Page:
Eddie Howe warns Sunderland about the difficulty of Championship football

John Wardle
Eddie Howe's Bournemouth won 1-0 at Sunderland to relegate to Black Cats - Rex Features

Sunderland are heading into the Championship accompanied by a warning from Eddie Howe that they are entering dangerous territory.

Howe, manager of the Bournemouth side whose victory here rubber-stamped relegation for Sunderland, has recent experience of the second flight and said: “Every year it gets harder and harder.

“Those teams who drop out of the Premier League have a big advantage with the parachute payments and everything that brings. But there are other teams already there who are very ambitious and clubs who are desperate to get back up there. It’s quite a mix and makes it one of the best leagues in the world, without doubt.”

Howe sampled the Championship when Bournemouth were soaring through the leagues; David Moyes’ side return there for the first time in 10 years on a totally different flight path.

Yet he insisted: “I would bank on them coming straight back up with David in charge. They’re going through a tough time, but there is enough quality and David is the sort who can come back from this.”

David Moyes described relegation as the worst moment in his career Credit: Reuters

Perhaps Howe was just being polite, perhaps he really believes Sunderland’s Championship stay will be temporary, because few who have regularly watched them this season would go along with his assessment.

Sunderland’s squad compares unfavourably with those of Derby County, Aston Villa and Leeds United, yet none of those will feature in the play-offs this month.

John O’Shea, the Sunderland defender, was honest in his verdict. “The commitment and attitude has been spot on in the last few games, but our quality in terms of finishing off teams, taking chances, hasn’t been there. The league table never lies and where you finish in the league table, you deserve to be.”

So what now for Sunderland? The focus falls on Ellis Short, the chairman who prefers life in the shadows but must now emerge with chief executive Martin Bain to decide whether to keep Moyes, who is still hinting he wants to stay in the job, despite fans’ protests over unimaginative tactics and unproductive signings.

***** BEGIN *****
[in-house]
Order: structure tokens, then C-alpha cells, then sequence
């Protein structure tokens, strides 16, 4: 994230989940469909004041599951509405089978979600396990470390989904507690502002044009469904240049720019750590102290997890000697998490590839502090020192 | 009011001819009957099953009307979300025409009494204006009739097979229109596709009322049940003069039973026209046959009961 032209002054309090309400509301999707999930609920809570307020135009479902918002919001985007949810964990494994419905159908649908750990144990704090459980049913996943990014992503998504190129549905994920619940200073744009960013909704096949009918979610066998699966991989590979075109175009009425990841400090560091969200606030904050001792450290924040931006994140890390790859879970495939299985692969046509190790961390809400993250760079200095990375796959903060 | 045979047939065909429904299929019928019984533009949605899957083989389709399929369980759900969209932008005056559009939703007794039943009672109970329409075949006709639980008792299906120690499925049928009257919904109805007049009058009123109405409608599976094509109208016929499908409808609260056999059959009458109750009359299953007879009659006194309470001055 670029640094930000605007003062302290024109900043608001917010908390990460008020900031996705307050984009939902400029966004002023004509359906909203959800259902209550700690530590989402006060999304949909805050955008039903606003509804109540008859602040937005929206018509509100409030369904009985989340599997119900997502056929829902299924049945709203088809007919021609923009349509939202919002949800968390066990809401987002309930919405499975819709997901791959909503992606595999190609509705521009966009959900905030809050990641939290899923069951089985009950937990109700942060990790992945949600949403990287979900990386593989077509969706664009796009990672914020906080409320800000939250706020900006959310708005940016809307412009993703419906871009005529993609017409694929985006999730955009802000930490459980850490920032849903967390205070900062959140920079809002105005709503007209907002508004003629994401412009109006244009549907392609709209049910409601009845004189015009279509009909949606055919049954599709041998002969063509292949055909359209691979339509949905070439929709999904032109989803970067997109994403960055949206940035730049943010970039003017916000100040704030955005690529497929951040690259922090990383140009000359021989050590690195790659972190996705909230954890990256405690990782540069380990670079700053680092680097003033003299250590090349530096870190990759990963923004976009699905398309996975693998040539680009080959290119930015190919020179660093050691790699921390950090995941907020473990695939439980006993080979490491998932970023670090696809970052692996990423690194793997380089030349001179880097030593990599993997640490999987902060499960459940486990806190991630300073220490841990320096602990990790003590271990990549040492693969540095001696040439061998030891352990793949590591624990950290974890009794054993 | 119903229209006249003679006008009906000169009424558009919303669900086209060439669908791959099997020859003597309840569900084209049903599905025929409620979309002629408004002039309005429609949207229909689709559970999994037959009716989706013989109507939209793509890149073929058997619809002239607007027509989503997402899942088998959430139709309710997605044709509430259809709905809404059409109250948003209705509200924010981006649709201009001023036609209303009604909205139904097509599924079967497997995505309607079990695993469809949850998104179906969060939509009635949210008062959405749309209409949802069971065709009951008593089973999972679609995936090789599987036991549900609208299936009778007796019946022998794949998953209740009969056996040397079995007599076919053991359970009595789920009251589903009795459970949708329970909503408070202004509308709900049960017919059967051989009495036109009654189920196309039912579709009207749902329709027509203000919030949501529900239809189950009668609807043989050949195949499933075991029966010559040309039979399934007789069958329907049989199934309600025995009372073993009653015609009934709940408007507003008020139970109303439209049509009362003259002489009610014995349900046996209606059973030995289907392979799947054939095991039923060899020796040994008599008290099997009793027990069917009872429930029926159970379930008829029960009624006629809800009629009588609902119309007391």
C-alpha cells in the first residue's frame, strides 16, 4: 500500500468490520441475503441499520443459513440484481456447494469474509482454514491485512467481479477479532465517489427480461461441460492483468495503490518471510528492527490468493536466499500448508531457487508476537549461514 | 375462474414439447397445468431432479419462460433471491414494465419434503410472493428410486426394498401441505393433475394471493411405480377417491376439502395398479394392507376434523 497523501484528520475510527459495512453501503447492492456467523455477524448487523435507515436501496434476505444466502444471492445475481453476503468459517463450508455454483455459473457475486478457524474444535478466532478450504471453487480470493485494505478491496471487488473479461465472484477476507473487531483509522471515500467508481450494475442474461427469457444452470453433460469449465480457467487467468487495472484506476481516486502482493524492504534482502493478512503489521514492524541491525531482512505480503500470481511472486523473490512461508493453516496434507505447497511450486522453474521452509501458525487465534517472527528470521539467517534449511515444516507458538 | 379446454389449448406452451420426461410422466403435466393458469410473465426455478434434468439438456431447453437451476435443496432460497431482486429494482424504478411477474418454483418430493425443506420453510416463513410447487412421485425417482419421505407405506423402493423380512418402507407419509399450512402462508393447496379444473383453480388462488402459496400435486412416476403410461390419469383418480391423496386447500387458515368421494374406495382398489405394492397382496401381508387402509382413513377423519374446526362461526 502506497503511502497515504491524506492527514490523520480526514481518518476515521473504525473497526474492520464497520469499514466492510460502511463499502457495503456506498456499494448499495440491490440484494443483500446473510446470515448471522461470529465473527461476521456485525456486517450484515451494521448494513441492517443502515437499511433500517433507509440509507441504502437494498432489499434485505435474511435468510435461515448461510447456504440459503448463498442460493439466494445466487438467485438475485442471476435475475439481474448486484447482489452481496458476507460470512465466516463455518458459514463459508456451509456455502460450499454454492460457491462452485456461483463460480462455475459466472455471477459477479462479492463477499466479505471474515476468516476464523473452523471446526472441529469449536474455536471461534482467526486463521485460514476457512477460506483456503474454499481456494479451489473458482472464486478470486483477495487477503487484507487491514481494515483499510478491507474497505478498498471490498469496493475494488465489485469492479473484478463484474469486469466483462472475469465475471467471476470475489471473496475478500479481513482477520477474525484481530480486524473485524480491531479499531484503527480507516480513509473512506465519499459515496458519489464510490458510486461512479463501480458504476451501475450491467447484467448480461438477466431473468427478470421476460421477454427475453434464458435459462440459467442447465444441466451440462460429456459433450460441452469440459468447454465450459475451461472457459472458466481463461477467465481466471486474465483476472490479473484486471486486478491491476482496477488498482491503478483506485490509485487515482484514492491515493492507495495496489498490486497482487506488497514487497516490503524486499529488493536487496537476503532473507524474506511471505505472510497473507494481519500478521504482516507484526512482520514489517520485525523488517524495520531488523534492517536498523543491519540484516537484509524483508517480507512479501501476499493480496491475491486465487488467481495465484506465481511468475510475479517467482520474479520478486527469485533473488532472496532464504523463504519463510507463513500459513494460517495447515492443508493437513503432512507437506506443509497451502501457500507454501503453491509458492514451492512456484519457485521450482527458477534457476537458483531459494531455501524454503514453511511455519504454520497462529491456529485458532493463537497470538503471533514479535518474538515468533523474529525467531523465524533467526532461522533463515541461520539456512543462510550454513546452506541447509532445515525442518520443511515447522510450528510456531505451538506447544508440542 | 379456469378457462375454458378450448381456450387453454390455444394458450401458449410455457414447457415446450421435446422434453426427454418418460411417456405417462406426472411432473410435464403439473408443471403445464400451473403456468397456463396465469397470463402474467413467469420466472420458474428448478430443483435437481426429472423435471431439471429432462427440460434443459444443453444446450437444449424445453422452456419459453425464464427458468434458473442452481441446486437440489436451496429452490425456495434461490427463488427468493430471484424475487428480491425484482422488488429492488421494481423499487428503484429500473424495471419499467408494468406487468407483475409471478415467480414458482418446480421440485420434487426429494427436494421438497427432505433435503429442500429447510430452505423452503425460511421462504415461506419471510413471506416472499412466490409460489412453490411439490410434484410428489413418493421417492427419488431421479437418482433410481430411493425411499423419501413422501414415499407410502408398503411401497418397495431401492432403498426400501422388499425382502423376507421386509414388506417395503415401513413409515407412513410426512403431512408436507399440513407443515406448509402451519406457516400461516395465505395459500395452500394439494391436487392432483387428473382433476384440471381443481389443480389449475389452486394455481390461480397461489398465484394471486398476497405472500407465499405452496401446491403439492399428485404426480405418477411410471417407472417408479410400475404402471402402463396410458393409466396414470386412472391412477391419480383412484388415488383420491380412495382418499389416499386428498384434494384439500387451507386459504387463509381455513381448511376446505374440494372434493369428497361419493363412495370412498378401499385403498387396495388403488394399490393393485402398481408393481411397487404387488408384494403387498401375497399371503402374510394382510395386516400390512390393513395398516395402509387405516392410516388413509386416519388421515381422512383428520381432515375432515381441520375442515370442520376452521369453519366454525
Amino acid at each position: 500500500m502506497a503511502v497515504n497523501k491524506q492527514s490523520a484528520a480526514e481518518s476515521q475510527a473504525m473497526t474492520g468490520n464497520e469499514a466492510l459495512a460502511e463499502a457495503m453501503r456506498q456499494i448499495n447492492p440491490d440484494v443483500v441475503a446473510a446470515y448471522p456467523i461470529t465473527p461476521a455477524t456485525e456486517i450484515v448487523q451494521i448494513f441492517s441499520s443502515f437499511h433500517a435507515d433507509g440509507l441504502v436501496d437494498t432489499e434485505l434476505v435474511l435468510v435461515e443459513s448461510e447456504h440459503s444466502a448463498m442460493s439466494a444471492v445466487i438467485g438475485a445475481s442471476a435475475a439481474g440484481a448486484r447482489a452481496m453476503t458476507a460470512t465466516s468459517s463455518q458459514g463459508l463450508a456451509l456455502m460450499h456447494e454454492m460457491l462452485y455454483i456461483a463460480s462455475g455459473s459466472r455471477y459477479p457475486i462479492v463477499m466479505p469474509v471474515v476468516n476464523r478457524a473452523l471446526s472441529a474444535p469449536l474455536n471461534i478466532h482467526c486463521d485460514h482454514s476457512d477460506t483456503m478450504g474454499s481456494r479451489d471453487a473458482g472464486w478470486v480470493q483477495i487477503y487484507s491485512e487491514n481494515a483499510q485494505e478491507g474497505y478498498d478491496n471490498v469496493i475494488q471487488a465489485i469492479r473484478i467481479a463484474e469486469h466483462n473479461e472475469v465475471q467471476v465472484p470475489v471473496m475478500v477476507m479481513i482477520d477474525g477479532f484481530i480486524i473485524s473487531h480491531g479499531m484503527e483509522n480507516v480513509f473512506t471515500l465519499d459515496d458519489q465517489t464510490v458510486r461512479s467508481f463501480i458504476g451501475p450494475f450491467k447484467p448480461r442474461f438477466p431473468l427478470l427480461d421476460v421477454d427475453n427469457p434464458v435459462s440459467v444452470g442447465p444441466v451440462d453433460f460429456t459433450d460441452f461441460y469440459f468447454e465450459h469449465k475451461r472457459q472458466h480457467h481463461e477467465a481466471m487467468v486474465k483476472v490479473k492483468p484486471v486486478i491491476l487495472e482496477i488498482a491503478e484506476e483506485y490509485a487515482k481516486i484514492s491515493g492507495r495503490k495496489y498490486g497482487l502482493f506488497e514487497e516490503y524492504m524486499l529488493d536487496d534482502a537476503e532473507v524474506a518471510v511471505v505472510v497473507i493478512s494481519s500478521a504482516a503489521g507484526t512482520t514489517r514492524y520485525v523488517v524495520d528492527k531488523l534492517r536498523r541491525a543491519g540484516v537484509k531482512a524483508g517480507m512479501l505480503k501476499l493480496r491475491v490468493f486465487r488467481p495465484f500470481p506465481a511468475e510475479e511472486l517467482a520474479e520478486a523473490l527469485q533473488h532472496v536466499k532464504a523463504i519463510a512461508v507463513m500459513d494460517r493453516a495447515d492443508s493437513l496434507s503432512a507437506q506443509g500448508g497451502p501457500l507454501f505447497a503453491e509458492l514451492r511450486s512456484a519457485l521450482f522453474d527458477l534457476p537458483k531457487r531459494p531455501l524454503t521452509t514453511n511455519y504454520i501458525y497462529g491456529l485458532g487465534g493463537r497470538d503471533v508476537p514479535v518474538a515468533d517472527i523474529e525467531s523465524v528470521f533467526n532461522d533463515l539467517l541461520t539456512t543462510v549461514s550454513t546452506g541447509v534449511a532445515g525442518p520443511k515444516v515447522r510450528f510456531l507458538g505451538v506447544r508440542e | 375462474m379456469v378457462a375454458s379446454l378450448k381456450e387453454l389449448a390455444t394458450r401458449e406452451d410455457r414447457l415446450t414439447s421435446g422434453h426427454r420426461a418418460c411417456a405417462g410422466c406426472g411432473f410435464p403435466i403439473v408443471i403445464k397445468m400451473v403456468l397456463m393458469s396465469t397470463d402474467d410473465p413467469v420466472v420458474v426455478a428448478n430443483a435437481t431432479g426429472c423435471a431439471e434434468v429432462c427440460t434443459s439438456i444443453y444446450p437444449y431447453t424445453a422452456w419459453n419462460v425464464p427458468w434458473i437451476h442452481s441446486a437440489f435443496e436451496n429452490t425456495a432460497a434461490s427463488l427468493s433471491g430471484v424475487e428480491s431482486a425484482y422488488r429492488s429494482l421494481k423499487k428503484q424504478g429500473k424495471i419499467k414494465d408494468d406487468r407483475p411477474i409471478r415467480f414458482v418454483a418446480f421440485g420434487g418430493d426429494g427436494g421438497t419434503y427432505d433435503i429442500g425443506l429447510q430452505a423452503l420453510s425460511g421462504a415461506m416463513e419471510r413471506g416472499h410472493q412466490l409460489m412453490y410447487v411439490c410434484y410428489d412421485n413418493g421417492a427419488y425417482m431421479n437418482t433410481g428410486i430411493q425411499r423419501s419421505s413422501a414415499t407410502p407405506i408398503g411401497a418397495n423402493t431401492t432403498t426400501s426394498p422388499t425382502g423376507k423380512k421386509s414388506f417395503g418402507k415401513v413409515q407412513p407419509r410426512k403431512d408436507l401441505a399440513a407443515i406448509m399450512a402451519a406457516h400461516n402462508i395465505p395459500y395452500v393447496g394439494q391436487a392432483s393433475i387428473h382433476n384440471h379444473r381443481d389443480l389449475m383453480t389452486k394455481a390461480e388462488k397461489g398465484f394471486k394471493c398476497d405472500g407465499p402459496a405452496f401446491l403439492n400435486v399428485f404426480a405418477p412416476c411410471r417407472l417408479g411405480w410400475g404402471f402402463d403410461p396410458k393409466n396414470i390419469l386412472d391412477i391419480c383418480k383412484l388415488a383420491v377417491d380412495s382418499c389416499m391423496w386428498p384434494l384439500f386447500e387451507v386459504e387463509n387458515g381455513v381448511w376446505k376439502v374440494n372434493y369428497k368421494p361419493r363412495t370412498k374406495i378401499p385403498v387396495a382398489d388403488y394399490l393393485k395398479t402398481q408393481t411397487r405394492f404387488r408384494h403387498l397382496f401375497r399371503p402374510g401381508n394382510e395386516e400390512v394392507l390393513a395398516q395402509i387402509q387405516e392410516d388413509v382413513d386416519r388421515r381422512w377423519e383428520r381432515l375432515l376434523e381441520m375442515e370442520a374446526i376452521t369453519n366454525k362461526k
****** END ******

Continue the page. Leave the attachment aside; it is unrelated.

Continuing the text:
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The manager, whoever he is, will need substantial funds to rebuild the squad. With few young players coming through at the club, despite a lively cameo against Bournemouth from George Honeyman, a substitute who is out of contract in the summer, another relegation struggle is not out of the question unless there are significant changes. And Moyes knows it.

He said: “Whether we were in the Premier League or the Championship, there were always going to be players leaving due to loans or whatever their contractual situation may be.

“I’m going to sit down with Ellis and Martin and have a talk with them over the coming days and weeks. We now know we have to put a plan in place, and I have to look and see there’s a plan to get us bouncing back up.

Jermain Defoe on his haunches after the full-time whistle Credit: Getty Images

“When you come in, you use the word ‘rebuilding’, and I don’t think anybody should really be changing that word. But what happens is that time doesn’t always give you an opportunity to rebuild because you are judged on results automatically. I think most people are aware that there is more to do from top to bottom.”

And then, perhaps, they can start to compete again with the likes of Bournemouth, who are thriving despite home attendances that are a quarter of those at the Stadium of Light and won this encounter through an 88th-minute goal from Joshua King.

Howe said: “There is no magic formula, and if there was, I wouldn’t tell you. It’s just been a lot of hard work on the training ground and having a good attitude. They are the hallmarks of our success.”

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